Emerging Technologies:


Published on

  • Be the first to comment

  • Be the first to like this

No Downloads
Total views
On SlideShare
From Embeds
Number of Embeds
Embeds 0
No embeds

No notes for slide

Emerging Technologies:

  1. 1. EMERGING TECHNOLOGIES: A LEGAL TOOL KIT FOR RESPONDING TO RESULTING INTELLECTUAL PROPERTY ISSUES BY SEEMA A. KHAN A INTRODUCTION In the last twenty years, new technologies and their resultant new intellectual property (“IP”) issues have developed at such rapid pace that the law has struggled to respond. Federal agencies, therefore, are reviewing the effect of intellectual property on competition and innovation.1 At least one federal judge is calling for the creation of a national law reform commission2, while academics are pondering the whys and wherefores of intellectual property law in an effort to create new constructs.3 Practitioners though are the ones that are caught in the crosshairs of emerging technologies and IP issues. At the forefront of the legal landscape because they actually deal with the clients creating the new technologies, practitioners are left with the unenviable task of having to apply uncertain law and new legal theories to clients who have already moved to the next best thing. From electronic signatures,4 original business content on web pages,5 hyperlinks/deep links/framing,6 virtual reality games on the internet,7 reverse engineering encrypted technologies,8 to yourcompanysucks.com and aA Ms. Khan is Of Counsel to Tradescape Corp., a corporate group that consists of securities, brokerage, technology and ECN companies. 1 See (hptl) PTO, IP REPRESENTATIVES SEE NO NEED FOR LEGISLATIVE CURBS ON INTERNET PATENTS, 61 PTCJ 573 (April 13, 2001); See also FOREWORD: BEYOND MICROSOFT: ANTITRUST, TECHNOLOGY, AND INTELLECTUAL PROPERTY, Glasgow, Lara J.; Vaz, Alicia N., 16 Berkeley Tech. L.J. 525 (Spring 2001) 2 See FEDERAL JUDGE CALL FOR PATENT REFORM COMMISSION, Sandburg, Brenda, The Recorder, March 6, 2002, (hptl:Brenda Sandburg,The Recorder) 3 See DOES TECHNOLOGY REQUIRE NEW LAW?, Friedman, David, 25 Harv. J.L. & Pub. Pol'y 71 (Winter 2002), and see also INTELLECTUAL PROPERTY, ANTITRUST AND THE NEW ECONOMY, Cohen, Linda R.; Noll, Roger G., 62 U. Pitt. L. Rev. 453 (Spring 2001). 4 See FEDERAL AND STATE ELECTRONIC SIGNATURE LAW IN THE UNITED STATES: FROM THE E-SIGN ACT TO CLICK WRAP: A LEGAL GUIDE TO THE CREATION OF BINDING TRANSACTIONS IN ELECTRONIC COMMERCE , Hillis, Bradley J. , 634 PLI/Pat 161, Practising Law Institute PLI Order No. G0-00N1 (February 2001). 5 See COPYRIGHT AND THE INTERNET, Oratz, Lisa T.; Wagner, Matt, 3 NO. 8 E-Commerce L. Rep. 2 (June 2001). 6 See E-COMMERCE DISPUTES: LEGISLATION AND LITIGATION ARE THE BRAVE NEW WORLD, Lunseth II, John B., 68 Def. Couns. J. 280 (July 2001). 7 See THE NEW PATENT LANDSCAPE, Freed, Joel M.; Reynolds, Thomas C., Computer and Internet Lawyer 1 (December 2001) 8 See Universal City Studios, Inc. v. Reimerdes, 111F. Supp. 2d 294 (S.D.N.Y. 2000).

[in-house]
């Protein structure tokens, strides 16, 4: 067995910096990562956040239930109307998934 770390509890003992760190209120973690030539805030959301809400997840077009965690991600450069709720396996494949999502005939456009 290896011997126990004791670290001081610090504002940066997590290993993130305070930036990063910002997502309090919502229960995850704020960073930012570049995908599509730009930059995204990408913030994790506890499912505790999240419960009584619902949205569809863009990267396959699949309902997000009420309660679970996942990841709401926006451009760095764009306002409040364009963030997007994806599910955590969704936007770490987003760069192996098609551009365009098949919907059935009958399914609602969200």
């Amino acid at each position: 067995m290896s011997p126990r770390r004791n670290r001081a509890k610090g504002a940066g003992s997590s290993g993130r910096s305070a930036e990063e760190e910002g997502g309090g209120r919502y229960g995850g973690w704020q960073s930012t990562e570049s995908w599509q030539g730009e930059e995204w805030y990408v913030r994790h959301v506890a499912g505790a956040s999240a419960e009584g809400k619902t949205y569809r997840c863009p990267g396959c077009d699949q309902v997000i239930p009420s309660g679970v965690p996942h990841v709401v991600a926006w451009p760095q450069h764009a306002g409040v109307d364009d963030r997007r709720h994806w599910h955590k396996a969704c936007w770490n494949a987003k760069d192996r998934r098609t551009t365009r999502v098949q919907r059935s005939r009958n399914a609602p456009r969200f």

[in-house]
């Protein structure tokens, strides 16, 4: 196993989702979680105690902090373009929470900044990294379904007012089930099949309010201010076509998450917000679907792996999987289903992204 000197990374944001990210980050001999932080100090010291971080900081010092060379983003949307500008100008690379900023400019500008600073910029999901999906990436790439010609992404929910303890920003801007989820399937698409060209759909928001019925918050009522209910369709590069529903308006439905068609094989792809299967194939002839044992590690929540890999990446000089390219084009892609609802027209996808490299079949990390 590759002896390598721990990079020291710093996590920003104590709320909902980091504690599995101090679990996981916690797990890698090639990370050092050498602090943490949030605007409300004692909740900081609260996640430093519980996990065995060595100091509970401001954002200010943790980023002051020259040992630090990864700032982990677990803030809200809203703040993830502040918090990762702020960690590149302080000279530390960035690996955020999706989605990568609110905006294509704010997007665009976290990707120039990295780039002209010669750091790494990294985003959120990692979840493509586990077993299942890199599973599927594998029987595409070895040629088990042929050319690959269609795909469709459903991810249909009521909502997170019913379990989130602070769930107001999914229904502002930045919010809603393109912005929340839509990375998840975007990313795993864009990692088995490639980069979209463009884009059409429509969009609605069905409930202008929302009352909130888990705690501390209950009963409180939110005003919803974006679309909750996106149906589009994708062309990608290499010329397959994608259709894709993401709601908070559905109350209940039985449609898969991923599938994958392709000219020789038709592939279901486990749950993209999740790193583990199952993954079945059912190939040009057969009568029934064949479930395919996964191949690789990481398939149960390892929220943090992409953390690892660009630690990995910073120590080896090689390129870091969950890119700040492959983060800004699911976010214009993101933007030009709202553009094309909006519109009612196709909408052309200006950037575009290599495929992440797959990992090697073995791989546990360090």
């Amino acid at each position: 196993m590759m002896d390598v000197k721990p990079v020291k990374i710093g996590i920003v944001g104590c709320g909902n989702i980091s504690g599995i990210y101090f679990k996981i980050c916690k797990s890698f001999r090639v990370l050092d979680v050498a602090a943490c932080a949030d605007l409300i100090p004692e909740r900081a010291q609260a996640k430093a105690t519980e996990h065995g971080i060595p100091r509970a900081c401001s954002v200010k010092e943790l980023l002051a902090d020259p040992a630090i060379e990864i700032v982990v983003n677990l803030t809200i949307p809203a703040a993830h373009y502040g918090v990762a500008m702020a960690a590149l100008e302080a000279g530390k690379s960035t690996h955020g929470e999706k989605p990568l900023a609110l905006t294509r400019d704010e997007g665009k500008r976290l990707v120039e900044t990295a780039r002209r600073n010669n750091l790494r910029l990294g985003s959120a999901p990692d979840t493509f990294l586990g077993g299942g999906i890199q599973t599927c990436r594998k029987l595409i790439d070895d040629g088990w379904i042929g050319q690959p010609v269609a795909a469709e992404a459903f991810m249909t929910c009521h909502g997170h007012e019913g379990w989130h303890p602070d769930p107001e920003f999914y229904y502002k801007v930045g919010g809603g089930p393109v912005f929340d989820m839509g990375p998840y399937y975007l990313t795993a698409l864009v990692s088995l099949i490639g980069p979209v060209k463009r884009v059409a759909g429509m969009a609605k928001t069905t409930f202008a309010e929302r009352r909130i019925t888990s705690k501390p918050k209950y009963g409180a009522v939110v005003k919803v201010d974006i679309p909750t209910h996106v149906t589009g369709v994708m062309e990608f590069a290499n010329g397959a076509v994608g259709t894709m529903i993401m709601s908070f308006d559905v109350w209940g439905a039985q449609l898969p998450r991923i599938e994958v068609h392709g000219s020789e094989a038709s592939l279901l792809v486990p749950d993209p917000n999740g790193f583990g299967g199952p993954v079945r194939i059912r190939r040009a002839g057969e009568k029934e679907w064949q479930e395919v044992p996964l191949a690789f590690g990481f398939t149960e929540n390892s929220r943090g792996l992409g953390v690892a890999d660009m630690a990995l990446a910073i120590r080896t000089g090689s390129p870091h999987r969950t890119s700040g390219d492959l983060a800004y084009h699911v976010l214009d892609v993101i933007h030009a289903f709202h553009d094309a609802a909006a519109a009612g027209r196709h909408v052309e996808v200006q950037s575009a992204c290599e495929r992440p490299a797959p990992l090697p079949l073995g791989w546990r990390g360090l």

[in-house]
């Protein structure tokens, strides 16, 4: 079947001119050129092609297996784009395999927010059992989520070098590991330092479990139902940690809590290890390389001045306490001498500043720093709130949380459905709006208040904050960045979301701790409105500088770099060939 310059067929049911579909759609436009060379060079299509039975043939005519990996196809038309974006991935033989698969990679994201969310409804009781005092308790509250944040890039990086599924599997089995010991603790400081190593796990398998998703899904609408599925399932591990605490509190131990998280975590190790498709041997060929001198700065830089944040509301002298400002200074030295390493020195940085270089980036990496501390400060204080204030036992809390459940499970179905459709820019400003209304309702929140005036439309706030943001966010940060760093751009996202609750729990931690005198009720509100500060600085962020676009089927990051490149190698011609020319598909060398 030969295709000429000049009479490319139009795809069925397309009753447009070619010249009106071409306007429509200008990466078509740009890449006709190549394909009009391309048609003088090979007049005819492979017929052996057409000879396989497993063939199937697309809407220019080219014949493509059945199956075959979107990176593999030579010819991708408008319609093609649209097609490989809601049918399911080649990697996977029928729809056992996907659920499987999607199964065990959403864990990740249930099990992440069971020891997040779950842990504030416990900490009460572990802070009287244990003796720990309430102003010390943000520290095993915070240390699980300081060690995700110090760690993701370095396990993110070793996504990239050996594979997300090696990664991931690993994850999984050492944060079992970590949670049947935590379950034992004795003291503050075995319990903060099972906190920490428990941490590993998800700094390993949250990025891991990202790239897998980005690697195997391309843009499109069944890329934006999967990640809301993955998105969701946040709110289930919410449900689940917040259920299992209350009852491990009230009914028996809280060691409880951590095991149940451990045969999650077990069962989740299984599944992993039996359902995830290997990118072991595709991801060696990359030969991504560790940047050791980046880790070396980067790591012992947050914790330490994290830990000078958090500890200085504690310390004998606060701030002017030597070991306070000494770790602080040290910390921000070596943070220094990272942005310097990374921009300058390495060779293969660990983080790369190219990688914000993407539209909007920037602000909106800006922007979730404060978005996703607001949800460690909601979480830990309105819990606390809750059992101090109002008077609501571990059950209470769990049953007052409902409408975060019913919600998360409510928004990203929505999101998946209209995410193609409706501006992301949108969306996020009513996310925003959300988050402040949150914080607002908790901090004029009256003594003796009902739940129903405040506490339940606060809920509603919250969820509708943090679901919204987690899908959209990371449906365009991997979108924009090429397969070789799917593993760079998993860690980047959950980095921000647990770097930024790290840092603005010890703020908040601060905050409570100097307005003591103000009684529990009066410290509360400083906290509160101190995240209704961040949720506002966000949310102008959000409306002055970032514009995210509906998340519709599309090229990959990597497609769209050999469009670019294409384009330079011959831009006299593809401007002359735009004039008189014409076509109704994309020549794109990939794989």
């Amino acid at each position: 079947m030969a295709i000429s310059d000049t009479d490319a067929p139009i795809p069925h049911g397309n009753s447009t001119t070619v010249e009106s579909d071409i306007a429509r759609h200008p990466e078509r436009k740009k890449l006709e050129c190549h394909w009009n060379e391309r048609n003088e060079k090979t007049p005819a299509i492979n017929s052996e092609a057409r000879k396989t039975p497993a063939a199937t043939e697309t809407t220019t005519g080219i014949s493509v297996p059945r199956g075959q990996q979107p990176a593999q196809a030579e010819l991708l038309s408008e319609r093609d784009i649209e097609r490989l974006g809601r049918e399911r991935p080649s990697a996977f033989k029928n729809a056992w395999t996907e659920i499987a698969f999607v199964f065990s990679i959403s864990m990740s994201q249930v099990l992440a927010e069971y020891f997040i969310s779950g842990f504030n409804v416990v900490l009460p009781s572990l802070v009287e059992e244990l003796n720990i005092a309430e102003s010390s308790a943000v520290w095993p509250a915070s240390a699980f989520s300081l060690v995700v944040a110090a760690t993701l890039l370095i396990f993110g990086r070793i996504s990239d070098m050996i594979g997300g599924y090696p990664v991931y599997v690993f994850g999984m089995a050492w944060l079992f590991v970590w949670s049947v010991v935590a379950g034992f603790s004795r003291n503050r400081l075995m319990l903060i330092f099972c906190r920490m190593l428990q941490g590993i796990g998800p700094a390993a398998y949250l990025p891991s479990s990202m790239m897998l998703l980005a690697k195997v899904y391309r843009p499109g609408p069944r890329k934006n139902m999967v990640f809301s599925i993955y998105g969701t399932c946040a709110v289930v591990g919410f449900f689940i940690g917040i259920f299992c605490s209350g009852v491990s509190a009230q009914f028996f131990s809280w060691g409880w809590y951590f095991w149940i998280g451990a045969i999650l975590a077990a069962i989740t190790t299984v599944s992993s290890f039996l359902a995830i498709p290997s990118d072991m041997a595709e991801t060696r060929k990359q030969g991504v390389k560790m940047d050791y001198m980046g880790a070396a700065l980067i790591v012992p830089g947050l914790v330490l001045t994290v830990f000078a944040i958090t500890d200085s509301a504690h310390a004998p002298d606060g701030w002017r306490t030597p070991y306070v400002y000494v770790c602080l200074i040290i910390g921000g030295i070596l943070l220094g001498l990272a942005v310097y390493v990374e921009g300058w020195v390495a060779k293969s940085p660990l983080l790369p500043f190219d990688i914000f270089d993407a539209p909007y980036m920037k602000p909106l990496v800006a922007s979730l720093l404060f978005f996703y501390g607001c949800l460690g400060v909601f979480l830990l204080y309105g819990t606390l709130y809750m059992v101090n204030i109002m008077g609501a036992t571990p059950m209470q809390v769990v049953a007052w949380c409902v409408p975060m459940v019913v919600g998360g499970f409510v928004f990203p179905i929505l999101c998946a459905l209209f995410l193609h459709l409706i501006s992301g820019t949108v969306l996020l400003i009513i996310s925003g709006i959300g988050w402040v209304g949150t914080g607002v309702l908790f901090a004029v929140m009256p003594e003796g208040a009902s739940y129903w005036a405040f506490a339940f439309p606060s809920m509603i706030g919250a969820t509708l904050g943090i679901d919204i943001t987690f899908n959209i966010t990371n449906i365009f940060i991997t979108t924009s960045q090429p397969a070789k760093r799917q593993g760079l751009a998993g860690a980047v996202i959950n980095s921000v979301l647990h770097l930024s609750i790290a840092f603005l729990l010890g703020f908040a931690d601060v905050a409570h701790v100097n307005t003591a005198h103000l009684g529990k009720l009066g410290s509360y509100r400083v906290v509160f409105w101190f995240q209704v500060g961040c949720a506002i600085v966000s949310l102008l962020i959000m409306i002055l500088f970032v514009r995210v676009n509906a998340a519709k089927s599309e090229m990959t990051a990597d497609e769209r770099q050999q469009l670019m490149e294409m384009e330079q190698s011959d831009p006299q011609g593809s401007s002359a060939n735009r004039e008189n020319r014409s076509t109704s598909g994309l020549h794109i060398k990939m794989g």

2. 2. other cybersquatting nightmares,9 emerging technologies are changing the way attorneys advise their clients and handle their roles as in-house or outside counsel. This paper seeks to provide practical guidance on counseling e-commerce businesses on the intellectual property issues that face them when they generate new technologies. To best deliver practical advice as to “what to do” versus just identifying issues and then explaining the current state of the law, Part I recognizes the common themes that run through the intellectual property issues in new technologies, and examines the law’s response to such themes to date. Then, Part II delivers a legal tool kit, similar to a programmer’s software tool kit, that a practitioner can take into any legal role, to perform her job well. Part II also presents practitioners with a business and interpersonal skills action plan that will increase the impact of their advice. PART I EMERGING TECHNOLOGIES IN E-COMMERCE BUSINESSES: NEW INTELLECTUAL PROPERTY ISSUES WITH OLD THEMES In the last sixty years, three major developments have blended to transform the global economy – the invention of the computer,10 the creation of the Internet,11 and the proliferation of the two within global society. Combined, the foregoing events have ushered in the Information Age. This is a time in which easy access to information and technology has created commerce based on data versus physical goods and services, which has proven a catalyst for new inventions and revolutionized underlying methods of doing business. Such “e-commerce” businesses, whether focused on business-to- business models (B2B) or business-to-consumer models (B2C), have broken IP ground and propelled IP into the virtual arena as well. Examining the four areas of IP law and certain representative new technologies and their issues within them will help to identify recognizable IP themes that run through these issues. Intellectual Property Law and New Issues New technologies have besieged all four main areas of IP: patents, copyrights, trademarks, and trade secrets/confidential information. Patents have proliferated without understanding of the technologies that seek patent protection. Technologies that once protected copyrightable works even without copyright law have now led to technologies that make copyright law powerless to protect even registered, copyrighted materials. Trademarks have entered into a no-man’s land on the domain name system. For all 9 See Notes from the 3rd E-commerce Roundtable, 12-2 PM Tuesday, June 13, 2000, held at the US PIRG Office, Washington, D.C. 10 The first computer utilizing electronic storage of data was invented in 1945. The first economically attainable personal computers were sold in 1975. For a full history of the development of the computer, see www.computerhistory.org. 11 The military commissioned the first inter-computer communication network, based on a Defense Department study that such a network would be most secure in the event of a nuclear attack. The physical network was actually constructed in 1969, linking four nodes: University of California at Los Angeles, SRI (in Stanford), University of California at Santa Barbara, and University of Utah. For an efficient timeline of the Internet’s history, see www.davesite.com.